Frances is a structural geologist at the University of Bristol who has worked on the mechanics of large-scale continental deformation and the tectonic evolution of orogenic systems in the USA, Greece, Bhutan, and Chile. She carried out her postdoctoral research in the Bhutan Himalaya, completing three field campaigns between 2009 and 2011. During this time, she became well acquainted with the geological complexity of the region and the need for a firmer understanding of fault structures in the country and their potential for future slip.
Byron is a tectonic geomorphologist at the University of Bristol whose interests centre on the intersection of surface processes, tectonics, and climate. He has worked across the Himalaya in India, Nepal, and Bhutan, and his most recent research has focused on the tectonic and geomorphologic evolution of Bhutan where very little was previously known about active rock deformation and fault activity. His findings have shown that areas of high rock uplift rate and seismic hazard are more widely spread throughout Bhutan than previously thought.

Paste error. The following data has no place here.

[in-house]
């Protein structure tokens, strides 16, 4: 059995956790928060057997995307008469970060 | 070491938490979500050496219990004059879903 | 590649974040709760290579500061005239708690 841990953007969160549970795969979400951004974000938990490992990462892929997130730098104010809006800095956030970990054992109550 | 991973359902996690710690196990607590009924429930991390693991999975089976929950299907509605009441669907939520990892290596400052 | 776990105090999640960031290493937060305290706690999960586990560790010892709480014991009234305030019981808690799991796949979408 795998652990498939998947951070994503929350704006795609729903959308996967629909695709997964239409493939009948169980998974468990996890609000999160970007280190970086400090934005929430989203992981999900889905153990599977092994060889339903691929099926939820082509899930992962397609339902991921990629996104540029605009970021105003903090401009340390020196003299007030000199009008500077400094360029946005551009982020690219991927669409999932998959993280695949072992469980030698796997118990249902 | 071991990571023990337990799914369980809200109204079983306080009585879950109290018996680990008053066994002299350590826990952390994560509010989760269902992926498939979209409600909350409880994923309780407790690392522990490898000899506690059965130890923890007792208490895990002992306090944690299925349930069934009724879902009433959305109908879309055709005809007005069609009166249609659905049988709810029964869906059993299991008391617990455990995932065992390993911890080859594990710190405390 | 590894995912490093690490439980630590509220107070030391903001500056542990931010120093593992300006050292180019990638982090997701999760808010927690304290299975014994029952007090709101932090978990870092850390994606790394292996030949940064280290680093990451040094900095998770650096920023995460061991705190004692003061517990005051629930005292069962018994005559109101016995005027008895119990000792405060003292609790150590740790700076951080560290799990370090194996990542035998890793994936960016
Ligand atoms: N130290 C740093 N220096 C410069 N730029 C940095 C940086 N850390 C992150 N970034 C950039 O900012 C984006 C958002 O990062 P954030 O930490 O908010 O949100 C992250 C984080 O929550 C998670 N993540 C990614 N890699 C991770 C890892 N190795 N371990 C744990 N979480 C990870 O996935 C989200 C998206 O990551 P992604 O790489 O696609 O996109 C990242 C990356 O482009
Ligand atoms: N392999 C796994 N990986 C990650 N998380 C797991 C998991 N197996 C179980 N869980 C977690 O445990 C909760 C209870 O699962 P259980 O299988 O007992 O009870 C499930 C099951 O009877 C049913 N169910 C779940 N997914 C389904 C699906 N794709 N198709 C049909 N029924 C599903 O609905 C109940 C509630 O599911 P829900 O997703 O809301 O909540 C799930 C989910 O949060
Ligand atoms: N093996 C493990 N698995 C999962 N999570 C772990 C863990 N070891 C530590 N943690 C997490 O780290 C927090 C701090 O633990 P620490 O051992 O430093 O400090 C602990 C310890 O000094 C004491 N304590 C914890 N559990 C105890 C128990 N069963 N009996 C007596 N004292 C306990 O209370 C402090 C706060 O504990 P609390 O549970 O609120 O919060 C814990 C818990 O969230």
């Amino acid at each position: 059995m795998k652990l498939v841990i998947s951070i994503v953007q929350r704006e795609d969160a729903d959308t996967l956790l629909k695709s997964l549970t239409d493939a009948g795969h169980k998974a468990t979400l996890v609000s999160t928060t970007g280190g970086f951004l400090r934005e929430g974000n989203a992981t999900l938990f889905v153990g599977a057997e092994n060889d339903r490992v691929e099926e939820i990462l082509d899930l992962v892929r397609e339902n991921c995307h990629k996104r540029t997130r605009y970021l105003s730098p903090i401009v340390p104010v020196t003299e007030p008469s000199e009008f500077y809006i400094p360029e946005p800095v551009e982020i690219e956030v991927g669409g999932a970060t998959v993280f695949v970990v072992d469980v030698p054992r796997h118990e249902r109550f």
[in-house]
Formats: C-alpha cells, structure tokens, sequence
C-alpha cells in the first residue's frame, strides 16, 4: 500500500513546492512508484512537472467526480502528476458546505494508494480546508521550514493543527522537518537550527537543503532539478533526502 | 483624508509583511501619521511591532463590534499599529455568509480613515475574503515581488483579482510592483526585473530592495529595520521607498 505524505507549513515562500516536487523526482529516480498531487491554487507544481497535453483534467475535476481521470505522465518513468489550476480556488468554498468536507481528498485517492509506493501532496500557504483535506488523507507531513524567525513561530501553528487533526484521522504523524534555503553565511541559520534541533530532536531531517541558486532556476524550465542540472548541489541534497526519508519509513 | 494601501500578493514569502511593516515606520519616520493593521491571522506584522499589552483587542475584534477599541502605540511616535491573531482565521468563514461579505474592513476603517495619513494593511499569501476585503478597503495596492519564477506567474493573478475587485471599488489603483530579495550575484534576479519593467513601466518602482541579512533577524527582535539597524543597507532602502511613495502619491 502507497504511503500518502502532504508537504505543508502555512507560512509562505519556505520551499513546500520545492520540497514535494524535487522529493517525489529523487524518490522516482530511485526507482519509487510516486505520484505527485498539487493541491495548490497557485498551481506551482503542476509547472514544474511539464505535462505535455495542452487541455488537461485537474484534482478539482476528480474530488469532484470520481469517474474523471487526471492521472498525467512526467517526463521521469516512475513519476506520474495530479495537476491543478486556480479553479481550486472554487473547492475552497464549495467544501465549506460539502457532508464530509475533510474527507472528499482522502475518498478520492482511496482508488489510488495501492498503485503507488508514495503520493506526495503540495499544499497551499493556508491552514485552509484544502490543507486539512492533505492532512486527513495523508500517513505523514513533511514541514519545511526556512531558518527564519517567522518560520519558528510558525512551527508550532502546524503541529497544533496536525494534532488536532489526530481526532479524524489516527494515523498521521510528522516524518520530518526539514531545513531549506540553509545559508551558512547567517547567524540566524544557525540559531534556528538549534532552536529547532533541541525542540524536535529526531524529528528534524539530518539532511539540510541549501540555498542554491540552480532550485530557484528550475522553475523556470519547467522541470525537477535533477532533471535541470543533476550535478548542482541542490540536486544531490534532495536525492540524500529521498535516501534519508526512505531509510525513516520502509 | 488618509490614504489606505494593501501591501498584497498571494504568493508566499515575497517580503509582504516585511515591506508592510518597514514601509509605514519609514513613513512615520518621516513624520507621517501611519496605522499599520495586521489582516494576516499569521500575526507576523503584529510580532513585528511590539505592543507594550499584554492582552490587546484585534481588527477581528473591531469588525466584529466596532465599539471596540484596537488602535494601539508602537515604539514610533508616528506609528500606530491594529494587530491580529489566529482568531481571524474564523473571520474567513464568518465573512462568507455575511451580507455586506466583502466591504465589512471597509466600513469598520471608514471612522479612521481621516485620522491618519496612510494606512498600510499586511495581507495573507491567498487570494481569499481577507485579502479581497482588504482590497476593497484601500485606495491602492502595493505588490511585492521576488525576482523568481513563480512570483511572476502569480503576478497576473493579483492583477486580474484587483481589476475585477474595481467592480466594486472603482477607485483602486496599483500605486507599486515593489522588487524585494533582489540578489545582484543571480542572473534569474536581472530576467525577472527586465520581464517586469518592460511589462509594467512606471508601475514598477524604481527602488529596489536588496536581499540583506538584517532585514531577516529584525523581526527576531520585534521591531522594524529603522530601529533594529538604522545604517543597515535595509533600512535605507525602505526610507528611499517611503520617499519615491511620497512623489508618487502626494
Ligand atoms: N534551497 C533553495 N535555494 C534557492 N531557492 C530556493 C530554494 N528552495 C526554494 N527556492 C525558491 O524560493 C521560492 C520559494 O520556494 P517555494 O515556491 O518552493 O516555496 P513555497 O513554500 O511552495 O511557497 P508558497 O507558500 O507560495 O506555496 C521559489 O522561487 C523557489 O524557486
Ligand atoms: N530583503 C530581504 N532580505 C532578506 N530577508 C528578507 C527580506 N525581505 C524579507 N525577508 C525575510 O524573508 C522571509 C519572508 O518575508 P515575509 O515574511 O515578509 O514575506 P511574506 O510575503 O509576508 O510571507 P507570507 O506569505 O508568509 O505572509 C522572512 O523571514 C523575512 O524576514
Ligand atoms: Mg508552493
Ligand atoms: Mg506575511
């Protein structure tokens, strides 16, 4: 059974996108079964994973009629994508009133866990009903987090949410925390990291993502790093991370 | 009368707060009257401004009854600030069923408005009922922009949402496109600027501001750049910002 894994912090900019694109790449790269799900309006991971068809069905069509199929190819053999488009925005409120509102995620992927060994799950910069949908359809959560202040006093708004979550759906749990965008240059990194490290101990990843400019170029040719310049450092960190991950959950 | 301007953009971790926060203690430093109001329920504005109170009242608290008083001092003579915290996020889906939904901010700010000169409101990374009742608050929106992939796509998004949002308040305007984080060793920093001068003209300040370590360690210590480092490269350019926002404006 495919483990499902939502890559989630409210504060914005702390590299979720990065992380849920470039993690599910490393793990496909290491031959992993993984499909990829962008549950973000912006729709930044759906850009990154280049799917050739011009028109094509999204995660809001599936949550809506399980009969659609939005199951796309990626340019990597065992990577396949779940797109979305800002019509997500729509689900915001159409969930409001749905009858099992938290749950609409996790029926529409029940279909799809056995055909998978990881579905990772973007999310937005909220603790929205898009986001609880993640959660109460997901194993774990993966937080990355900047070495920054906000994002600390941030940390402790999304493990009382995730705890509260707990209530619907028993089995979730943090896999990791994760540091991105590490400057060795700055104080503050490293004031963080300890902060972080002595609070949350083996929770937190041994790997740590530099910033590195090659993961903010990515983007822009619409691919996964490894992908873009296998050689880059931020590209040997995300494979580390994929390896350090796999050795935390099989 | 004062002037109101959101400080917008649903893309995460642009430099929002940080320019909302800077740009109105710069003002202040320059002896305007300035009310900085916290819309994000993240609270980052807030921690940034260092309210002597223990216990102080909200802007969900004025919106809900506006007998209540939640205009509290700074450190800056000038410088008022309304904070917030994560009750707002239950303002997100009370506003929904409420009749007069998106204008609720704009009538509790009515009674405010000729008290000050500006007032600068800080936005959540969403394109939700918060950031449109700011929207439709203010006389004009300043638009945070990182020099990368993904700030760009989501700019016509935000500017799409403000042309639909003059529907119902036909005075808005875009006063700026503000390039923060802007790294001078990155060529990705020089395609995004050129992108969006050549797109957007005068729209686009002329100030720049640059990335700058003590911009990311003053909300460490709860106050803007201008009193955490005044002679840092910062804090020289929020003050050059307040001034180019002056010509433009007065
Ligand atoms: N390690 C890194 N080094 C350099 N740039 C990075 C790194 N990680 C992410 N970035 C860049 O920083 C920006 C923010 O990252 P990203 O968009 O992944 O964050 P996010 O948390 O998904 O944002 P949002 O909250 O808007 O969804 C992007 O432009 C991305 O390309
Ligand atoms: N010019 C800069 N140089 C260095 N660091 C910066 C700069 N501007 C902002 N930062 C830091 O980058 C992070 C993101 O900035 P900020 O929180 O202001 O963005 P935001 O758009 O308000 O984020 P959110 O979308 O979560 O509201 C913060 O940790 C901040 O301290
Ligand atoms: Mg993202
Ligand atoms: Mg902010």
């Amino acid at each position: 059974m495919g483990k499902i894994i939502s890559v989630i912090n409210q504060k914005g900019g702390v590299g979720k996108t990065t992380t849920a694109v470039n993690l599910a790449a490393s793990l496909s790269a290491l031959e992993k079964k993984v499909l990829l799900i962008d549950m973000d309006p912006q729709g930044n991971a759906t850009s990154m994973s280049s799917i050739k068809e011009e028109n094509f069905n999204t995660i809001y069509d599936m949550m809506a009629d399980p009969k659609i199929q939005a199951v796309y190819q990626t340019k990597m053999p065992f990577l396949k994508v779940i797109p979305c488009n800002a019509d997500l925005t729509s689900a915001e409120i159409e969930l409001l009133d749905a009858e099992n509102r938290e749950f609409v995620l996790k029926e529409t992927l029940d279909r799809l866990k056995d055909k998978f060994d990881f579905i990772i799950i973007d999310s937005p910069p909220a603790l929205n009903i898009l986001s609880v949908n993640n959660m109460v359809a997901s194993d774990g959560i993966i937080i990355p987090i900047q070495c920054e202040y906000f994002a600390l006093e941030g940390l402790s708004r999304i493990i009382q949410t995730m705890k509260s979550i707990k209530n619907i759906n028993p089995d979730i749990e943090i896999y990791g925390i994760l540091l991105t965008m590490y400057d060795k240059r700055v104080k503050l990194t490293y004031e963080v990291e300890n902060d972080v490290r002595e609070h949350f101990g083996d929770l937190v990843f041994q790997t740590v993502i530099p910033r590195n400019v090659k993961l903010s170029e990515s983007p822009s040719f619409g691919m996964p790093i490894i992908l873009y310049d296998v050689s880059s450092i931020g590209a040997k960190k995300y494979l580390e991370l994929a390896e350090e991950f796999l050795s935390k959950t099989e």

Dowchu is Chief Seismologist at the Department of Geology & Mines, Bhutan. He has led the implementation of several seismological research works in Bhutan, including the recently completed GANSSER experiment, which deployed 38 temporary seismic networks in cooperation with ETH, Zurich and other collaborators. He is currently pursuing his PhD at the University of Montpelier, where he is investigating seismic hazard and risk assessment in Bhutan. Dowchu is also in charge of the ongoing effort to build a permanent seismic monitoring system in Bhutan with funding support from the World Bank.
Daniel is an environmental historian at the University of Bristol specialising in modern South Asia. His current research focuses on historical earthquakes in the Himalaya during the 19th and 20th centuries. He leads Bristol's Environmental Humanities Research Cluster and participates in the AHRC Research Network on Risks, Hazards, Disasters and Cultures: Exploring an Integrated Humanities, Natural Sciences and Disaster Studies Approach. Haines' previous work has focused on irrigation infrastructure, including dam building in Pakistan and international river disputes between India and Pakistan.
Frances is a geographer at the University of Hertfordshire who has worked in Africa, India, Bhutan, and the UK focusing on natural resource management. Her work on the interaction between researchers and research users, including knowledge co-production at the food, water, energy, and environment nexus, highlighted the challenges of transdisciplinary research, and the importance of building trust among research team members. She is interested in science communication and improving environmental education in Bhutan.